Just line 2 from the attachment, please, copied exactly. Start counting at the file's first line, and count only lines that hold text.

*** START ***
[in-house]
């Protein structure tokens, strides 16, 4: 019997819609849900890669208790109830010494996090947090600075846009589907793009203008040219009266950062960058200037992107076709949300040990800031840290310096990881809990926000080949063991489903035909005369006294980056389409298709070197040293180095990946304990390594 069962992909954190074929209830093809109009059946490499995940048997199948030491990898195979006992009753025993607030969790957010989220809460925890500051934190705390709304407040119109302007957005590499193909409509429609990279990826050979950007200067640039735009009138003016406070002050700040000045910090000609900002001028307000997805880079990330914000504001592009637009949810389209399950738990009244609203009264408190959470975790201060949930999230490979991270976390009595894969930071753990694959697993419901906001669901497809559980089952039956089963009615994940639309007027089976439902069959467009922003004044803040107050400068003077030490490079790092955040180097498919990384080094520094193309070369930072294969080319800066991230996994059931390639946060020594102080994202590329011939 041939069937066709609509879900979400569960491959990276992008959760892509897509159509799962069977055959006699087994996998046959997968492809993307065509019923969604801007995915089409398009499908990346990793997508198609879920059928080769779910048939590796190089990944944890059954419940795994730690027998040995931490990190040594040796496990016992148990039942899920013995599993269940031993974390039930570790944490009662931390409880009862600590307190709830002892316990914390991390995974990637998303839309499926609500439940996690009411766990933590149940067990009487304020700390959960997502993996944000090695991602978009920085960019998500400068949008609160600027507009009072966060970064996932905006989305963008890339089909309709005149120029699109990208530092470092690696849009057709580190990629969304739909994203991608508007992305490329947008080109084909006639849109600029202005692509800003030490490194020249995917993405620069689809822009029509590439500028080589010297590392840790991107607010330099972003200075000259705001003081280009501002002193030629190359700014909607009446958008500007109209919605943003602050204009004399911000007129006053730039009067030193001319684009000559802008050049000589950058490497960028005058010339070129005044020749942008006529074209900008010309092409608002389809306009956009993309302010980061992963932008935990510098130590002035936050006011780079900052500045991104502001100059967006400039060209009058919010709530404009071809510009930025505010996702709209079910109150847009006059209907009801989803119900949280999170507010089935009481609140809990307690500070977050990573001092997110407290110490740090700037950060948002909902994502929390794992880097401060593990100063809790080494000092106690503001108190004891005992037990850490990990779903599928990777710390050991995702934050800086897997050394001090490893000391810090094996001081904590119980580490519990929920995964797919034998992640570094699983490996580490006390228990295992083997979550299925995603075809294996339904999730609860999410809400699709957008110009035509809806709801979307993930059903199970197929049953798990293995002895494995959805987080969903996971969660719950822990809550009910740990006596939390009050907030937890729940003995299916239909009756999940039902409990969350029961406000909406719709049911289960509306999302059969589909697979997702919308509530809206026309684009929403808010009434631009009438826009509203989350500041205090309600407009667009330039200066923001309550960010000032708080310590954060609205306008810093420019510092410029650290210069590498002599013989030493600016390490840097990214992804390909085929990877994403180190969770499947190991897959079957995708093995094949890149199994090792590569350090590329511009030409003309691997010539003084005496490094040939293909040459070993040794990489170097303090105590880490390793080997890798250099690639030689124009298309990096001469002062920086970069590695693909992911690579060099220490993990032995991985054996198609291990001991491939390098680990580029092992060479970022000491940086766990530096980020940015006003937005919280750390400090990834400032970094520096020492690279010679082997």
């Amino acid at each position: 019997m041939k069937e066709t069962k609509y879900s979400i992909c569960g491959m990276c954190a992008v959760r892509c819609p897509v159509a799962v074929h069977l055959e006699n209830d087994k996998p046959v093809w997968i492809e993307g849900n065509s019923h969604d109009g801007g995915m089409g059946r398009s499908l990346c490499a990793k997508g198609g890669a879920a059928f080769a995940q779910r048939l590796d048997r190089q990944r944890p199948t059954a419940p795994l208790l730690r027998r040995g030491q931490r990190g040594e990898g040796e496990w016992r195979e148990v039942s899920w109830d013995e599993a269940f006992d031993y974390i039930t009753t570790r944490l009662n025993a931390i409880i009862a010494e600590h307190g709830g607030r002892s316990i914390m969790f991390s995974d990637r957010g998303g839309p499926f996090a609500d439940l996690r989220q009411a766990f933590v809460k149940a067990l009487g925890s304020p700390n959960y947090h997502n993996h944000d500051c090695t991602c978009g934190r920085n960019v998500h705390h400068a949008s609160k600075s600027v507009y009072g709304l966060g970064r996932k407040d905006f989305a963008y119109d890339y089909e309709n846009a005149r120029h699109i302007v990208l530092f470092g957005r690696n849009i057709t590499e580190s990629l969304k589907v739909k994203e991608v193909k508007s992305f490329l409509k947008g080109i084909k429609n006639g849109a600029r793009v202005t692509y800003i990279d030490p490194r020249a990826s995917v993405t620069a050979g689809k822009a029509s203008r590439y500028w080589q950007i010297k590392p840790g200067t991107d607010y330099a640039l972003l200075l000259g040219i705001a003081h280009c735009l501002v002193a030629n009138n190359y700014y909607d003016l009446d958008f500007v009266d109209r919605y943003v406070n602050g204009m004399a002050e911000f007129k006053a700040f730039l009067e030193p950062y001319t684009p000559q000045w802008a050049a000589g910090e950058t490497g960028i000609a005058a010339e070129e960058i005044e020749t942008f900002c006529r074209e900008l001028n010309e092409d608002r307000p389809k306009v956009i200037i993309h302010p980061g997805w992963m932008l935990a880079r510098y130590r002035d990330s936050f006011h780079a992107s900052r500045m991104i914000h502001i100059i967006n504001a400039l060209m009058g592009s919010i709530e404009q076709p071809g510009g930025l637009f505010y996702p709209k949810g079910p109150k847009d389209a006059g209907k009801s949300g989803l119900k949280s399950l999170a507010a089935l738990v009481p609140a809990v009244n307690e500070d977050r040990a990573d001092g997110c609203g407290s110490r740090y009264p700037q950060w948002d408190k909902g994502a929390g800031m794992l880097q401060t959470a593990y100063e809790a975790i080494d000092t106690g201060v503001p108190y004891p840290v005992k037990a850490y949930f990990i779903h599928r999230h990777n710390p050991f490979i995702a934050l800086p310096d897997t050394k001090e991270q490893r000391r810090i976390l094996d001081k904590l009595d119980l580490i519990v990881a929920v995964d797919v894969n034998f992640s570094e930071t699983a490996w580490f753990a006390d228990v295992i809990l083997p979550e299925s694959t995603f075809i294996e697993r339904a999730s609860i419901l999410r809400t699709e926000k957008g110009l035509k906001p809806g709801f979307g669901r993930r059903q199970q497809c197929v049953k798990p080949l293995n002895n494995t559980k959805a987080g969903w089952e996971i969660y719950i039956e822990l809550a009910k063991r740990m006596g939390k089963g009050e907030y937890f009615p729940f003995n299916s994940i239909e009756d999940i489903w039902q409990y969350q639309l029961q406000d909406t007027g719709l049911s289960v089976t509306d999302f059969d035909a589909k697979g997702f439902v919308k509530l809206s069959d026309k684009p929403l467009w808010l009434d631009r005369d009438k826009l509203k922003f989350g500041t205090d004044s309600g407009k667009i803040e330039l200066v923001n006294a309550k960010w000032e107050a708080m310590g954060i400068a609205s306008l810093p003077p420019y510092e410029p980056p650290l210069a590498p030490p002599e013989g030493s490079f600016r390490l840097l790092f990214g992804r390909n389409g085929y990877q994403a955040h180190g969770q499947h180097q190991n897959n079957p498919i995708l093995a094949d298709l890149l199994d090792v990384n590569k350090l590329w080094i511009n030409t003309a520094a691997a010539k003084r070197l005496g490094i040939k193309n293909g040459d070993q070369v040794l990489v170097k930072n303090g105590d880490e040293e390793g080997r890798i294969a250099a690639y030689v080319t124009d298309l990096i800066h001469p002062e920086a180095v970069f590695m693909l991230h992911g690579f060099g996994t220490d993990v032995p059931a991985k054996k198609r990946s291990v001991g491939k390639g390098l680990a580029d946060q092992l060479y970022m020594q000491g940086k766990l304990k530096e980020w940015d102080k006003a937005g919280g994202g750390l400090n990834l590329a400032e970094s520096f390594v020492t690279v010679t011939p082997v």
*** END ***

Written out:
């Protein structure tokens, strides 16, 4: 019997819609849900890669208790109830010494996090947090600075846009589907793009203008040219009266950062960058200037992107076709949300040990800031840290310096990881809990926000080949063991489903035909005369006294980056389409298709070197040293180095990946304990390594 069962992909954190074929209830093809109009059946490499995940048997199948030491990898195979006992009753025993607030969790957010989220809460925890500051934190705390709304407040119109302007957005590499193909409509429609990279990826050979950007200067640039735009009138003016406070002050700040000045910090000609900002001028307000997805880079990330914000504001592009637009949810389209399950738990009244609203009264408190959470975790201060949930999230490979991270976390009595894969930071753990694959697993419901906001669901497809559980089952039956089963009615994940639309007027089976439902069959467009922003004044803040107050400068003077030490490079790092955040180097498919990384080094520094193309070369930072294969080319800066991230996994059931390639946060020594102080994202590329011939 041939069937066709609509879900979400569960491959990276992008959760892509897509159509799962069977055959006699087994996998046959997968492809993307065509019923969604801007995915089409398009499908990346990793997508198609879920059928080769779910048939590796190089990944944890059954419940795994730690027998040995931490990190040594040796496990016992148990039942899920013995599993269940031993974390039930570790944490009662931390409880009862600590307190709830002892316990914390991390995974990637998303839309499926609500439940996690009411766990933590149940067990009487304020700390959960997502993996944000090695991602978009920085960019998500400068949008609160600027507009009072966060970064996932905006989305963008890339089909309709005149120029699109990208530092470092690696849009057709580190990629969304739909994203991608508007992305490329947008080109084909006639849109600029202005692509800003030490490194020249995917993405620069689809822009029509590439500028080589010297590392840790991107607010330099972003200075000259705001003081280009501002002193030629190359700014909607009446958008500007109209919605943003602050204009004399911000007129006053730039009067030193001319684009000559802008050049000589950058490497960028005058010339070129005044020749942008006529074209900008010309092409608002389809306009956009993309302010980061992963932008935990510098130590002035936050006011780079900052500045991104502001100059967006400039060209009058919010709530404009071809510009930025505010996702709209079910109150847009006059209907009801989803119900949280999170507010089935009481609140809990307690500070977050990573001092997110407290110490740090700037950060948002909902994502929390794992880097401060593990100063809790080494000092106690503001108190004891005992037990850490990990779903599928990777710390050991995702934050800086897997050394001090490893000391810090094996001081904590119980580490519990929920995964797919034998992640570094699983490996580490006390228990295992083997979550299925995603075809294996339904999730609860999410809400699709957008110009035509809806709801979307993930059903199970197929049953798990293995002895494995959805987080969903996971969660719950822990809550009910740990006596939390009050907030937890729940003995299916239909009756999940039902409990969350029961406000909406719709049911289960509306999302059969589909697979997702919308509530809206026309684009929403808010009434631009009438826009509203989350500041205090309600407009667009330039200066923001309550960010000032708080310590954060609205306008810093420019510092410029650290210069590498002599013989030493600016390490840097990214992804390909085929990877994403180190969770499947190991897959079957995708093995094949890149199994090792590569350090590329511009030409003309691997010539003084005496490094040939293909040459070993040794990489170097303090105590880490390793080997890798250099690639030689124009298309990096001469002062920086970069590695693909992911690579060099220490993990032995991985054996198609291990001991491939390098680990580029092992060479970022000491940086766990530096980020940015006003937005919280750390400090990834400032970094520096020492690279010679082997």